Louisiana Bicentennial

Louisiana State Capitol Bicentennial Exhibit

Loyola University Honors Program


Contact:  Professor Naomi Yavneh Klos,
Director, University Honors Program
Tel:  504 865-3442
Cell: 813 728-3868


A Louisiana founding collection of rare manuscripts, letters, documents, books, broadsides, and newspapers from the 17th, 18th and 19th centuries has been prepared for public exhibit by students from the Loyola University New Orleans Honors Program.   The exhibit, which is part of the Louisiana Bicentennial celebration, is now on display in the State Capitol’s Memorial Hall in Baton Rouge.  Documents ranging from a 1698 Louis comte de Pontchartrain manuscript to a 1860 New Orleans True Delta newspaper proclaiming South Carolina’s secession from the union covers Louisiana’s founding colorful history.  Highlights include an official 1803 US government printings of the Louisiana Purchase, Governor William Claiborne’s Address to the Citizens of Louisiana on December 20, 1803, War of 1812 Declaration of War, 1815 Treaty of Ghent and the 1821 Adams-Onis treaty along with letters and documents signed by the Duke of Orleans, Thomas Jefferson, James Madison, James Monroe, Robert R. Livingston, and John Quincy Adams.   Also included are accounts of the Battle of New Orleans and an actual Congressional gold medal commemorating the actions of General Jackson and his army.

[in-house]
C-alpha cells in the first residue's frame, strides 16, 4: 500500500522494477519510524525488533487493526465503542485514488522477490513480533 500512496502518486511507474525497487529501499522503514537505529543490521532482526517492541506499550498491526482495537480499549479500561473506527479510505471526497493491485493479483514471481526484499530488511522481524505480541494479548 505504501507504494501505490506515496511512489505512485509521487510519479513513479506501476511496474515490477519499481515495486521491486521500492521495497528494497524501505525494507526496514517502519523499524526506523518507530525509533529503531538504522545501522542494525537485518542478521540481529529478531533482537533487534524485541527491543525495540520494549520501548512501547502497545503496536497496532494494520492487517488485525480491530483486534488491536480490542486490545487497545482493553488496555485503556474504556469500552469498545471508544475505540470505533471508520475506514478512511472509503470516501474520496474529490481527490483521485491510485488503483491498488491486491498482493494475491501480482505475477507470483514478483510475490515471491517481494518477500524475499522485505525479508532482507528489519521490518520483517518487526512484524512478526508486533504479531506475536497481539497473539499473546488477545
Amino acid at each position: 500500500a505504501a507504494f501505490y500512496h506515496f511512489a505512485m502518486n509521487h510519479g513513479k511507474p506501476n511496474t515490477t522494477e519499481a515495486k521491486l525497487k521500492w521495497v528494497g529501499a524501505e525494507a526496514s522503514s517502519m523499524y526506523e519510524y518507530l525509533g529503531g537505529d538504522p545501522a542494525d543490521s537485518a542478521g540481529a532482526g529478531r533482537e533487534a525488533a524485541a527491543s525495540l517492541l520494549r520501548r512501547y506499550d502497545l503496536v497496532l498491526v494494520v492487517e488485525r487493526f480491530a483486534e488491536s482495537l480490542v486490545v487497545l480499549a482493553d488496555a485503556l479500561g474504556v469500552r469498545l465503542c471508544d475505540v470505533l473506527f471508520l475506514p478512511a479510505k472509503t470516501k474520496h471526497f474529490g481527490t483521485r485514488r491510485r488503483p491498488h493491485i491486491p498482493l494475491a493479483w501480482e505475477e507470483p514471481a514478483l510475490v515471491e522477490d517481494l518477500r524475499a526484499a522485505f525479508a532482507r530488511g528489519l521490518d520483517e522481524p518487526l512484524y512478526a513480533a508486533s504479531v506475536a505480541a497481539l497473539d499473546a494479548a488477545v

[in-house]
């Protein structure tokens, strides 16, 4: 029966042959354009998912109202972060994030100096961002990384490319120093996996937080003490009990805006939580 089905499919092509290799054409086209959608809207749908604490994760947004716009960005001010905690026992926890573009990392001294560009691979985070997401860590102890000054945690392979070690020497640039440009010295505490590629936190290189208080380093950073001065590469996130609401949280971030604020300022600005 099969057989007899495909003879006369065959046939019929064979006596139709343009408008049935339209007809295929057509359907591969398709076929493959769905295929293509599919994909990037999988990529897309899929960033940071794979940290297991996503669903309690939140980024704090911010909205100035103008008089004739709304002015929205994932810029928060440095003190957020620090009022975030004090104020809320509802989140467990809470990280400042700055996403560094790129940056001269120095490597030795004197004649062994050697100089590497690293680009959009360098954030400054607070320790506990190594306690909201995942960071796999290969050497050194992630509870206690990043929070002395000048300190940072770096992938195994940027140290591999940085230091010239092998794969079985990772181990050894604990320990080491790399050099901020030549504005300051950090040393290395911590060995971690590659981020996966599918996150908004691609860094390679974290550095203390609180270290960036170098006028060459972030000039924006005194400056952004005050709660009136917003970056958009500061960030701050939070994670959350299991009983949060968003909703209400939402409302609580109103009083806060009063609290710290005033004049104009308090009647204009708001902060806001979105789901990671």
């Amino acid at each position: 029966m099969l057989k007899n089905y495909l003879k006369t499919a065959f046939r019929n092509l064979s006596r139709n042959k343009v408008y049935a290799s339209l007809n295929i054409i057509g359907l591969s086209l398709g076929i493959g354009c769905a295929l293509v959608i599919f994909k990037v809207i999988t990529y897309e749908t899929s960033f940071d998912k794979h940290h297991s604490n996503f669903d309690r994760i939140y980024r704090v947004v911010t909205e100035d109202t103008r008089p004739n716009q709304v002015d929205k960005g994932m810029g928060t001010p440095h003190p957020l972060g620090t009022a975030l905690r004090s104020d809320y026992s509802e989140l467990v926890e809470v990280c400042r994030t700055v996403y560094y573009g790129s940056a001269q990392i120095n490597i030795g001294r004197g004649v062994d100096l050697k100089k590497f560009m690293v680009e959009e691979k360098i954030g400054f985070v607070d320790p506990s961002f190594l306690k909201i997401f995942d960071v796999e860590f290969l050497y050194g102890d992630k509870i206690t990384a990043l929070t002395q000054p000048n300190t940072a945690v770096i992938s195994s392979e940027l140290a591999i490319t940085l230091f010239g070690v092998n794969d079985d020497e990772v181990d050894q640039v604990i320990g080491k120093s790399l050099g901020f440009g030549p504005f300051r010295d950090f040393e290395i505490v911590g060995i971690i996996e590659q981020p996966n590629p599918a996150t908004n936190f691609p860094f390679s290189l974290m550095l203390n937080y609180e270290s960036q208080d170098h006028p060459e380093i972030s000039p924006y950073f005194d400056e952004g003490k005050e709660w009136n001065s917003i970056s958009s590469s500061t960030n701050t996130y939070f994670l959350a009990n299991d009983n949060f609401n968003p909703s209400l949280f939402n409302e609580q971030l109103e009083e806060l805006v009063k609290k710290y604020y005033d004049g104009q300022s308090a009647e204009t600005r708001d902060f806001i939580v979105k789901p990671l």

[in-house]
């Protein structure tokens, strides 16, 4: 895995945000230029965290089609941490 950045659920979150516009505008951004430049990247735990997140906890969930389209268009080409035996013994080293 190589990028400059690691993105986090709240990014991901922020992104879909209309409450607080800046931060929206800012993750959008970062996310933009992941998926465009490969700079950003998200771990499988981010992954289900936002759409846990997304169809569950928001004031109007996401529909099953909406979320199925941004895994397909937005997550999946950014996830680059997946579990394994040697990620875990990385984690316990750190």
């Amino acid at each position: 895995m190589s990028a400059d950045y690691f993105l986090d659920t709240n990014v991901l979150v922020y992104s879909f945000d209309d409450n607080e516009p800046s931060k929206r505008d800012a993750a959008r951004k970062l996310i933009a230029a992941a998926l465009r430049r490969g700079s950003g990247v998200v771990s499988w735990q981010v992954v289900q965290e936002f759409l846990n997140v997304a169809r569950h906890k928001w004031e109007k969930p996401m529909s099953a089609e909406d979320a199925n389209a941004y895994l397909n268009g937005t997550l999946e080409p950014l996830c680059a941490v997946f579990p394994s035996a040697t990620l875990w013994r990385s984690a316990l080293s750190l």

Professor Yavneh Klos and her colleague, Loyola librarian Teri Oates Gallaway, worked with Honors students to organize and analyse the exhibit as part of a research seminar on the University’s centennial. The documents are on loan to the people of Louisiana by Stanley and Naomi Yavneh Klos.

The free exhibit, which will be on display from April 29th - May 6th, 2012 is located in Memorial Hall of the Louisiana State Capitol.  The Capitol, a National Historic Landmark, is located at N. 3rd St. on State Capitol Drive in Baton Rouge, and is open daily from 8 am until 4:30 pm. 

Loyola University New Orleans, a Jesuit institution, is grounded in the liberal arts and sciences, while also offering opportunities for professional studies in undergraduate and selected graduate programs.  The University Honors Program (UHP) is a highly selective academic and co-curricular program designed to challenge exceptionally motivated students of superior academic ability and achievement.

Louisiana Bicentennial

Founding Exhibit

Hosted By:
Louisiana State Capitol
Baton Rouge, Louisiana

Louisiana  Bicentennial Exhibit on display at the State Capitol's Memorial Hall from April 29th - May 6th, 2012

Curated by
Naomi Yavneh Klos, Ph.D. 
Director of the Loyola University
Honors Program


Garrett Fontenot ’12  -  Kevin Quern ’15
Samuel Kuslan ’15 -   Mara Steven ’15  Alexander Thomas ’12

6363 St. Charles Avenue
Honors Box 75
New Orleans, LA 70118
(504) 864-7331


Thinking critically, acting justly ….

The University Honors Program is a highly selective academic and co-curricular program designed to challenge exceptionally motivated students of superior academic ability and achievement.  Encompassing about 5% of each class and open to undergraduates enrolled in any major, the UHP intends to develop in students a respect for truth, the critical intelligence to seek it, and the skills to express their learning; we are proud to attract and retain a diverse, national pool of high-achieving students with a commitment to excellence in academics, service and leadership.